Marty Cortinas over at Across the Seams recently chimed in incredulous over a piece written by Bruce Jenkins a couple of days ago. The article is here, and Marty's reaction is here. I am in total agreement with Marty -- Jenkins thinks Palmeiro is Hall worthy, and good for him, but his reasoning behind why Palmeiro is worthy is very, very flawed, and is indicative of what is wrong with HOF voting and MVP voting, as well.
To summarize, Jenkins gives himself and other baseball writers significance over statistics as a measure of whether or not players are worthy of those honors, which is complete and utter balderdash. Statistics, to me, are about 75% of what makes a player worthy of these awards, plain and simple. The stats are a record of what the player has accomplished, with no room for embellishment or the nuances of opinion and hearsay to negatively or positively affect the player's production.
This isn't to say that stats are everything -- defensive statistics are still spotty at best, and there are always intangibles some players have to help them rise to the occasion when it's important or when the pressure is on. By all means, rely on the baseball writers to determine these things and judge them significant or not. But to use those factors to overwhelm the stats and render them less significant is idiotic, self-serving, and arrogant.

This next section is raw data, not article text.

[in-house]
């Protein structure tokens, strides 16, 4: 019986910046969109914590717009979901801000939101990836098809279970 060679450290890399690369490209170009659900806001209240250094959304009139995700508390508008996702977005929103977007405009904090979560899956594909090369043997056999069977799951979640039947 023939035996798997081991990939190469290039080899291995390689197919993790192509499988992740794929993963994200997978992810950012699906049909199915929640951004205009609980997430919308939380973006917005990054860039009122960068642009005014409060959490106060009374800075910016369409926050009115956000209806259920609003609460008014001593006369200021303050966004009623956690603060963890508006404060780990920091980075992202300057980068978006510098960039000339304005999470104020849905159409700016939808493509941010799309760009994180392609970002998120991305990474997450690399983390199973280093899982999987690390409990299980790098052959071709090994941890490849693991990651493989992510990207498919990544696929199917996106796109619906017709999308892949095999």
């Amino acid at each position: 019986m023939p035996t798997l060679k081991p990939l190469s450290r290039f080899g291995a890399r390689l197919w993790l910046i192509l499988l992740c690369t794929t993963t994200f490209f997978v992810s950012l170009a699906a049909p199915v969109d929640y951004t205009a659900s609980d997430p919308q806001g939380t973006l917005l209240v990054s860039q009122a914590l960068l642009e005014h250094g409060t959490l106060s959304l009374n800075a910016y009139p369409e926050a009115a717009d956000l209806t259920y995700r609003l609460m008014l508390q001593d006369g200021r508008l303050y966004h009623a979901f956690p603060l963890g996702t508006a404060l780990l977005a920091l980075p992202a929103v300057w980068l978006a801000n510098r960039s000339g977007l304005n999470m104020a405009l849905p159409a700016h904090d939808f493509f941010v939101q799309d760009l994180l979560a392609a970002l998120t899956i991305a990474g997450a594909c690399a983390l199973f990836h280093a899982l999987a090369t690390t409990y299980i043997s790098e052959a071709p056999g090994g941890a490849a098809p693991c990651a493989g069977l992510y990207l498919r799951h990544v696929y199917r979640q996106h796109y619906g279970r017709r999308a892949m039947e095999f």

Here's my reply to Marty on his site:
See, Marty, this is why most of these sportswriters shouldn't be entrusted with voting for MVP's, HOF, etc. Because with their infinite wisdom (read: EGOS), they believe they can ~feel~ their way to figuring out who should win what, rather than relying on the numbers to tell the majority of the story (like it should be).
Using the stats, I'm sure, seems like some sort of non-intellectual cop-out to them. They don't want their vote handed to them on the silver platter of OBP and SLG, WHIP or k/9. They want to philosophically figure these things out, when those types of arguments should only be used when the numbers are borderline, or when there are two candidates with fairly even numbers.
Joe Morgan is the prime example, using won/loss record to figure out his Cy Young candidates rather than simple ERA, and heaven forbid something as "deep" into the stats as k/bb ratios.
It'll be better in about 10-20 years when some of these old-schoolers aren't in these positions. God Bless Peter Gammons, though -- he isn't afraid of the numbers.
How does everyone else feel about these things? It comes up for us Giants fans almost every season, as writers and such try to figure out a reason to not give the MVP award to Barry Bonds year after year. Fortunately for him, the numbers have been overwhelming, which I think would keep most writers from voting for another player out of sheer shame. Sure, you want to vote for another player, but you just can't vote for another player. The numbers haven't allowed the voters, as a group, to vote for someone else.
Time to use that thar comment section, people.